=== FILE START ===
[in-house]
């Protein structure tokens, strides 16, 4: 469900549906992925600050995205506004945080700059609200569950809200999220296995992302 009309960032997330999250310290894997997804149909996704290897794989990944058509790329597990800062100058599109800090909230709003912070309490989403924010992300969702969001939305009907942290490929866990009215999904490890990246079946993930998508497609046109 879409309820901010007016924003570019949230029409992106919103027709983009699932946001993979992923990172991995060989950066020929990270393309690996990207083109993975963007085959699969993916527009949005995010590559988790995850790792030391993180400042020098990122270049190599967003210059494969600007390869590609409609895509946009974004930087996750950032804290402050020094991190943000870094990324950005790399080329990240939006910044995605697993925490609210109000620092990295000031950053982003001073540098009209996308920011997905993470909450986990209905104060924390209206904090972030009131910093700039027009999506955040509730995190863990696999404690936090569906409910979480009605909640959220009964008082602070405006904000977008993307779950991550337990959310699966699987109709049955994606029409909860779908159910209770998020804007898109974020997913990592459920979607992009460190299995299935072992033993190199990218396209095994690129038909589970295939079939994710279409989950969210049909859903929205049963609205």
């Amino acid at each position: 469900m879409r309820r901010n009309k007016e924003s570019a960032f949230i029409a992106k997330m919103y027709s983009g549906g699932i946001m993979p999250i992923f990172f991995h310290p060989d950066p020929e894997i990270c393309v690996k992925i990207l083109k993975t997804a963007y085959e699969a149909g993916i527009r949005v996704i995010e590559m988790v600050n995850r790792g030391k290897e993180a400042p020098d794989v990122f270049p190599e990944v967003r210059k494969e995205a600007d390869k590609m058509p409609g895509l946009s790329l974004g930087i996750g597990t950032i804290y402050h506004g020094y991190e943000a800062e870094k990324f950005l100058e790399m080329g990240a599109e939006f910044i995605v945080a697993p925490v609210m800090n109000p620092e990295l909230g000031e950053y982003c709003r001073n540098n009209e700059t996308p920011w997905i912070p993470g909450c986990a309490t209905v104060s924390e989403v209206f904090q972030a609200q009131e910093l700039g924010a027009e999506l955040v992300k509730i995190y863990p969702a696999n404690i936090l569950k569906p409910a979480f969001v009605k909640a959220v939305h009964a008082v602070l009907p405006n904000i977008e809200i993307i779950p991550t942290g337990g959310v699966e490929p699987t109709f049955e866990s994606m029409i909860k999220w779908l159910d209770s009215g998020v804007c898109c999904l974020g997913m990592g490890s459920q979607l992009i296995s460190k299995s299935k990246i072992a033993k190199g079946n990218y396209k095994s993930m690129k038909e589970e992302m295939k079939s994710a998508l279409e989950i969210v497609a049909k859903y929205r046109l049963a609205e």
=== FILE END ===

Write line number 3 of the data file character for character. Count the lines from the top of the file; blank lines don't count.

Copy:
């Amino acid at each position: 469900m879409r309820r901010n009309k007016e924003s570019a960032f949230i029409a992106k997330m919103y027709s983009g549906g699932i946001m993979p999250i992923f990172f991995h310290p060989d950066p020929e894997i990270c393309v690996k992925i990207l083109k993975t997804a963007y085959e699969a149909g993916i527009r949005v996704i995010e590559m988790v600050n995850r790792g030391k290897e993180a400042p020098d794989v990122f270049p190599e990944v967003r210059k494969e995205a600007d390869k590609m058509p409609g895509l946009s790329l974004g930087i996750g597990t950032i804290y402050h506004g020094y991190e943000a800062e870094k990324f950005l100058e790399m080329g990240a599109e939006f910044i995605v945080a697993p925490v609210m800090n109000p620092e990295l909230g000031e950053y982003c709003r001073n540098n009209e700059t996308p920011w997905i912070p993470g909450c986990a309490t209905v104060s924390e989403v209206f904090q972030a609200q009131e910093l700039g924010a027009e999506l955040v992300k509730i995190y863990p969702a696999n404690i936090l569950k569906p409910a979480f969001v009605k909640a959220v939305h009964a008082v602070l009907p405006n904000i977008e809200i993307i779950p991550t942290g337990g959310v699966e490929p699987t109709f049955e866990s994606m029409i909860k999220w779908l159910d209770s009215g998020v804007c898109c999904l974020g997913m990592g490890s459920q979607l992009i296995s460190k299995s299935k990246i072992a033993k190199g079946n990218y396209k095994s993930m690129k038909e589970e992302m295939k079939s994710a998508l279409e989950i969210v497609a049909k859903y929205r046109l049963a609205e």